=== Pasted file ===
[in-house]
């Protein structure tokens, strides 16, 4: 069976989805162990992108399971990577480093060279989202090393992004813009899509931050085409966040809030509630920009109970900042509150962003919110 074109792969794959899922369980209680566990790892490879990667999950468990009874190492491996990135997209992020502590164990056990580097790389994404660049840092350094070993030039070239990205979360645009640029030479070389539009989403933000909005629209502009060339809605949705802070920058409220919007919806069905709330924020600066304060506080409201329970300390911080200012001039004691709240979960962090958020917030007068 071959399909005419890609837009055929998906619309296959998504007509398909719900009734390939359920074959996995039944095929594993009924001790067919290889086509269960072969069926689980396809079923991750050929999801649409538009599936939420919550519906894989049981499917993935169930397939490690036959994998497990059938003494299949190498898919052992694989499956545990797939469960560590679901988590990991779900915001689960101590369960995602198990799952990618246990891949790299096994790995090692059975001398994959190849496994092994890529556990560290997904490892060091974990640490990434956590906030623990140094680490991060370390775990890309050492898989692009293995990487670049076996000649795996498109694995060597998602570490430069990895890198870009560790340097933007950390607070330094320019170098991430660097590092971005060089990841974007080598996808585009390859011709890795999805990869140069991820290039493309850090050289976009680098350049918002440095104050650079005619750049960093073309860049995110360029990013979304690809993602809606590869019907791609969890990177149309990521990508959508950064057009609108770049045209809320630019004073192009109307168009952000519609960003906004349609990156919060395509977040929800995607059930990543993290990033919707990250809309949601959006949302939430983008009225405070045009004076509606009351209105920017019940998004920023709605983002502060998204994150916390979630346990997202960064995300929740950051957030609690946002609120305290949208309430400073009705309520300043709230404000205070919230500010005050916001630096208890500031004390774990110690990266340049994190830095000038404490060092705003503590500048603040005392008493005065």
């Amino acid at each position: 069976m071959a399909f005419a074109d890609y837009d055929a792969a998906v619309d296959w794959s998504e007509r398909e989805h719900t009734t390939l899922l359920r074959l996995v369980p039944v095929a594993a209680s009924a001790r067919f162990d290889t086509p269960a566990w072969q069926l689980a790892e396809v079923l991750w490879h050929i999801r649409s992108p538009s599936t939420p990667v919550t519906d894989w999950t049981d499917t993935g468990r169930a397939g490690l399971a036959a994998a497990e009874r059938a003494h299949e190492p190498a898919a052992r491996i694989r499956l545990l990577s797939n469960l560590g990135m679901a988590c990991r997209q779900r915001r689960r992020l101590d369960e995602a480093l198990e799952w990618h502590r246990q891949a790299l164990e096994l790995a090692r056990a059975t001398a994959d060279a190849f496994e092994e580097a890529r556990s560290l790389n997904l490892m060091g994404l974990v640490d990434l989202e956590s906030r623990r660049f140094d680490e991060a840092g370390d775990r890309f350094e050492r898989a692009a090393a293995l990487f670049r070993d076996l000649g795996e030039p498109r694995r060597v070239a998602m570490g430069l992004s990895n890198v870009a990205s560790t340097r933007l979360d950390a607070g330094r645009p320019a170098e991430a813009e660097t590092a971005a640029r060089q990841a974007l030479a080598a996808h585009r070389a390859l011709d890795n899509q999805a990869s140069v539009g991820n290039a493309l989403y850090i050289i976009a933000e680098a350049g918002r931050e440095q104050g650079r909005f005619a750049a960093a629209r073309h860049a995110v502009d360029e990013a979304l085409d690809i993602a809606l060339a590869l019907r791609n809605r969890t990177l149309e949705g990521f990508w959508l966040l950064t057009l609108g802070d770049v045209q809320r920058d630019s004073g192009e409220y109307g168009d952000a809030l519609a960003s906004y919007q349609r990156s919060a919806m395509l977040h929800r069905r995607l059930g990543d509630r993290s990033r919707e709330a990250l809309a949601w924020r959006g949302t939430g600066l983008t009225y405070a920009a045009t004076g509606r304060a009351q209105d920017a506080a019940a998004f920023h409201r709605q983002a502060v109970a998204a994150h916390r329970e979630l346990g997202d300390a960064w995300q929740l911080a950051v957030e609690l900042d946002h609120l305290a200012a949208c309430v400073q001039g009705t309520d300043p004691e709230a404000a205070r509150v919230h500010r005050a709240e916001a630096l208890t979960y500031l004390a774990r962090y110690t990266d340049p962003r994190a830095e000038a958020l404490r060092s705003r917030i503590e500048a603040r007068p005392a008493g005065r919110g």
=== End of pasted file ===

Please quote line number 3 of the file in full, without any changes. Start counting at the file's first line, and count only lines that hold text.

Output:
């Amino acid at each position: 069976m071959a399909f005419a074109d890609y837009d055929a792969a998906v619309d296959w794959s998504e007509r398909e989805h719900t009734t390939l899922l359920r074959l996995v369980p039944v095929a594993a209680s009924a001790r067919f162990d290889t086509p269960a566990w072969q069926l689980a790892e396809v079923l991750w490879h050929i999801r649409s992108p538009s599936t939420p990667v919550t519906d894989w999950t049981d499917t993935g468990r169930a397939g490690l399971a036959a994998a497990e009874r059938a003494h299949e190492p190498a898919a052992r491996i694989r499956l545990l990577s797939n469960l560590g990135m679901a988590c990991r997209q779900r915001r689960r992020l101590d369960e995602a480093l198990e799952w990618h502590r246990q891949a790299l164990e096994l790995a090692r056990a059975t001398a994959d060279a190849f496994e092994e580097a890529r556990s560290l790389n997904l490892m060091g994404l974990v640490d990434l989202e956590s906030r623990r660049f140094d680490e991060a840092g370390d775990r890309f350094e050492r898989a692009a090393a293995l990487f670049r070993d076996l000649g795996e030039p498109r694995r060597v070239a998602m570490g430069l992004s990895n890198v870009a990205s560790t340097r933007l979360d950390a607070g330094r645009p320019a170098e991430a813009e660097t590092a971005a640029r060089q990841a974007l030479a080598a996808h585009r070389a390859l011709d890795n899509q999805a990869s140069v539009g991820n290039a493309l989403y850090i050289i976009a933000e680098a350049g918002r931050e440095q104050g650079r909005f005619a750049a960093a629209r073309h860049a995110v502009d360029e990013a979304l085409d690809i993602a809606l060339a590869l019907r791609n809605r969890t990177l149309e949705g990521f990508w959508l966040l950064t057009l609108g802070d770049v045209q809320r920058d630019s004073g192009e409220y109307g168009d952000a809030l519609a960003s906004y919007q349609r990156s919060a919806m395509l977040h929800r069905r995607l059930g990543d509630r993290s990033r919707e709330a990250l809309a949601w924020r959006g949302t939430g600066l983008t009225y405070a920009a045009t004076g509606r304060a009351q209105d920017a506080a019940a998004f920023h409201r709605q983002a502060v109970a998204a994150h916390r329970e979630l346990g997202d300390a960064w995300q929740l911080a950051v957030e609690l900042d946002h609120l305290a200012a949208c309430v400073q001039g009705t309520d300043p004691e709230a404000a205070r509150v919230h500010r005050a709240e916001a630096l208890t979960y500031l004390a774990r962090y110690t990266d340049p962003r994190a830095e000038a958020l404490r060092s705003r917030i503590e500048a603040r007068p005392a008493g005065r919110g």